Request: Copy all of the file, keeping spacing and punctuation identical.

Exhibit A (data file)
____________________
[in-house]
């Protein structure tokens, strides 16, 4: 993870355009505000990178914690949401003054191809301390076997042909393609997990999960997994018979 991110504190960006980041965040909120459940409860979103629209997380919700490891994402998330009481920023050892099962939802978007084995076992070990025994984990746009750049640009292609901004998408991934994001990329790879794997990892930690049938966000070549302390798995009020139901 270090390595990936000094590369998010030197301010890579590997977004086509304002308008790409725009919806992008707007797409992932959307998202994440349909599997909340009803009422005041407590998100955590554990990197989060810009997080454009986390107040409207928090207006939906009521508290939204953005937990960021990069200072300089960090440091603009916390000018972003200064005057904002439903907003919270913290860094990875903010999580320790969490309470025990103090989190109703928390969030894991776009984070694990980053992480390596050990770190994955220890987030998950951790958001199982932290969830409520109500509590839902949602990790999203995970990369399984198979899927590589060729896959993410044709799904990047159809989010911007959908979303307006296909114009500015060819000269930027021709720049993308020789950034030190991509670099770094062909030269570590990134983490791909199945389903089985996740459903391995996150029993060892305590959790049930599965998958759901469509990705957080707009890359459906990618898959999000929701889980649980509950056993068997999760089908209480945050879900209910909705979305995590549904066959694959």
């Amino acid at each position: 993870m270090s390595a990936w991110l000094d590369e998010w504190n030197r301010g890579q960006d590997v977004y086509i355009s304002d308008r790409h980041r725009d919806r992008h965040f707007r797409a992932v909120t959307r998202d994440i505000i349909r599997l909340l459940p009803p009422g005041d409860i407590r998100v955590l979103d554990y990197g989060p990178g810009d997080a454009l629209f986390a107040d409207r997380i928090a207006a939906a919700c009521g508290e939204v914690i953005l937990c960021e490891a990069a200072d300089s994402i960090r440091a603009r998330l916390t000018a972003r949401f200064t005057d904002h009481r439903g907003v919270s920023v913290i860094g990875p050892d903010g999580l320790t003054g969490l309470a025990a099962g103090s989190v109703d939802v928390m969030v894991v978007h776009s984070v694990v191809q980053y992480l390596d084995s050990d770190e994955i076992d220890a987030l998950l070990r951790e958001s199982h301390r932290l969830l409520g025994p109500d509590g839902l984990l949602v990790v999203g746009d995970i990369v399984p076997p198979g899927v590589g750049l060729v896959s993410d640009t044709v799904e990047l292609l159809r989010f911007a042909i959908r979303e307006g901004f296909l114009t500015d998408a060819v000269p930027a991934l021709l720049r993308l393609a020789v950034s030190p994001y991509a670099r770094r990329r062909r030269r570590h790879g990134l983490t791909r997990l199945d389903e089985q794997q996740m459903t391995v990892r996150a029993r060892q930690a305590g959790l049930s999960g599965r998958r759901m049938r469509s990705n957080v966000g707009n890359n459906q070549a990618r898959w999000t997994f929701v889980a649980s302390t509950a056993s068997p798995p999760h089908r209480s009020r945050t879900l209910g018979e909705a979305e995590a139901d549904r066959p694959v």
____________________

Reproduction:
[in-house]
């Protein structure tokens, strides 16, 4: 993870355009505000990178914690949401003054191809301390076997042909393609997990999960997994018979 991110504190960006980041965040909120459940409860979103629209997380919700490891994402998330009481920023050892099962939802978007084995076992070990025994984990746009750049640009292609901004998408991934994001990329790879794997990892930690049938966000070549302390798995009020139901 270090390595990936000094590369998010030197301010890579590997977004086509304002308008790409725009919806992008707007797409992932959307998202994440349909599997909340009803009422005041407590998100955590554990990197989060810009997080454009986390107040409207928090207006939906009521508290939204953005937990960021990069200072300089960090440091603009916390000018972003200064005057904002439903907003919270913290860094990875903010999580320790969490309470025990103090989190109703928390969030894991776009984070694990980053992480390596050990770190994955220890987030998950951790958001199982932290969830409520109500509590839902949602990790999203995970990369399984198979899927590589060729896959993410044709799904990047159809989010911007959908979303307006296909114009500015060819000269930027021709720049993308020789950034030190991509670099770094062909030269570590990134983490791909199945389903089985996740459903391995996150029993060892305590959790049930599965998958759901469509990705957080707009890359459906990618898959999000929701889980649980509950056993068997999760089908209480945050879900209910909705979305995590549904066959694959």
């Amino acid at each position: 993870m270090s390595a990936w991110l000094d590369e998010w504190n030197r301010g890579q960006d590997v977004y086509i355009s304002d308008r790409h980041r725009d919806r992008h965040f707007r797409a992932v909120t959307r998202d994440i505000i349909r599997l909340l459940p009803p009422g005041d409860i407590r998100v955590l979103d554990y990197g989060p990178g810009d997080a454009l629209f986390a107040d409207r997380i928090a207006a939906a919700c009521g508290e939204v914690i953005l937990c960021e490891a990069a200072d300089s994402i960090r440091a603009r998330l916390t000018a972003r949401f200064t005057d904002h009481r439903g907003v919270s920023v913290i860094g990875p050892d903010g999580l320790t003054g969490l309470a025990a099962g103090s989190v109703d939802v928390m969030v894991v978007h776009s984070v694990v191809q980053y992480l390596d084995s050990d770190e994955i076992d220890a987030l998950l070990r951790e958001s199982h301390r932290l969830l409520g025994p109500d509590g839902l984990l949602v990790v999203g746009d995970i990369v399984p076997p198979g899927v590589g750049l060729v896959s993410d640009t044709v799904e990047l292609l159809r989010f911007a042909i959908r979303e307006g901004f296909l114009t500015d998408a060819v000269p930027a991934l021709l720049r993308l393609a020789v950034s030190p994001y991509a670099r770094r990329r062909r030269r570590h790879g990134l983490t791909r997990l199945d389903e089985q794997q996740m459903t391995v990892r996150a029993r060892q930690a305590g959790l049930s999960g599965r998958r759901m049938r469509s990705n957080v966000g707009n890359n459906q070549a990618r898959w999000t997994f929701v889980a649980s302390t509950a056993s068997p798995p999760h089908r209480s009020r945050t879900l209910g018979e909705a979305e995590a139901d549904r066959p694959v």